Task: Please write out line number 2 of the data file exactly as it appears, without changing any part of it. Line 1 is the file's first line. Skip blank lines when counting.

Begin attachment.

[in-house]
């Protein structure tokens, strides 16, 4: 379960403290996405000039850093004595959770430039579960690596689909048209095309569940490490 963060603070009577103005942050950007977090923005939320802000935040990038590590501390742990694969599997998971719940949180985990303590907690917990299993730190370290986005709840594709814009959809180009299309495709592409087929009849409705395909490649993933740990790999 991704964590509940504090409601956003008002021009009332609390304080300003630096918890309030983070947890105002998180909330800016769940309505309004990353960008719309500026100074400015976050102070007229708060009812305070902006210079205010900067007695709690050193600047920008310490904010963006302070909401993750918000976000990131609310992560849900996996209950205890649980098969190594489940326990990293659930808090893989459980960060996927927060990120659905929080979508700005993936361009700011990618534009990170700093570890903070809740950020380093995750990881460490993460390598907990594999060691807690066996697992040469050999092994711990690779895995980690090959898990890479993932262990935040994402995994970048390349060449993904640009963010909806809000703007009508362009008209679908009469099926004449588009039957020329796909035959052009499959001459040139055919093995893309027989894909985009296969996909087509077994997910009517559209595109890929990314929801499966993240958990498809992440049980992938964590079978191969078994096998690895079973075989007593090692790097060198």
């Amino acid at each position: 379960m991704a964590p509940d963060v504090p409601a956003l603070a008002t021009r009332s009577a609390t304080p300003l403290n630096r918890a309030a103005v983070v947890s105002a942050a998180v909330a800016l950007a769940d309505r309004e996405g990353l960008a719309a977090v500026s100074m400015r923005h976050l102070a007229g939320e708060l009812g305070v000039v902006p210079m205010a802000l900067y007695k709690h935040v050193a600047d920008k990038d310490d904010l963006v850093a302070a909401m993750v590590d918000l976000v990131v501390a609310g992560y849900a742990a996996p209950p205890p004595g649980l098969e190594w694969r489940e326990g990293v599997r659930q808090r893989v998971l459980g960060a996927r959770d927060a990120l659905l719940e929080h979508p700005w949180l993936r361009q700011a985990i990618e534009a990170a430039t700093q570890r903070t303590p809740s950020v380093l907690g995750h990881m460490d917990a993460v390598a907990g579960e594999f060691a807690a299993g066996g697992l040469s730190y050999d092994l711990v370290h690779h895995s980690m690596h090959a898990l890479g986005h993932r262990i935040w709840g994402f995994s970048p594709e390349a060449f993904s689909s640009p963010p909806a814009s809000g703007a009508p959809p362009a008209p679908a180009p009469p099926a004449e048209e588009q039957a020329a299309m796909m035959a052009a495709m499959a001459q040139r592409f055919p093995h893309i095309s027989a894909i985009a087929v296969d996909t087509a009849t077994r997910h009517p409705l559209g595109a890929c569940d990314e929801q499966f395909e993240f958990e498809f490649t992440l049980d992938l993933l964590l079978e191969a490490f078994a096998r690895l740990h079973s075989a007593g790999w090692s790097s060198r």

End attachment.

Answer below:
């Protein structure tokens, strides 16, 4: 379960403290996405000039850093004595959770430039579960690596689909048209095309569940490490 963060603070009577103005942050950007977090923005939320802000935040990038590590501390742990694969599997998971719940949180985990303590907690917990299993730190370290986005709840594709814009959809180009299309495709592409087929009849409705395909490649993933740990790999 991704964590509940504090409601956003008002021009009332609390304080300003630096918890309030983070947890105002998180909330800016769940309505309004990353960008719309500026100074400015976050102070007229708060009812305070902006210079205010900067007695709690050193600047920008310490904010963006302070909401993750918000976000990131609310992560849900996996209950205890649980098969190594489940326990990293659930808090893989459980960060996927927060990120659905929080979508700005993936361009700011990618534009990170700093570890903070809740950020380093995750990881460490993460390598907990594999060691807690066996697992040469050999092994711990690779895995980690090959898990890479993932262990935040994402995994970048390349060449993904640009963010909806809000703007009508362009008209679908009469099926004449588009039957020329796909035959052009499959001459040139055919093995893309027989894909985009296969996909087509077994997910009517559209595109890929990314929801499966993240958990498809992440049980992938964590079978191969078994096998690895079973075989007593090692790097060198």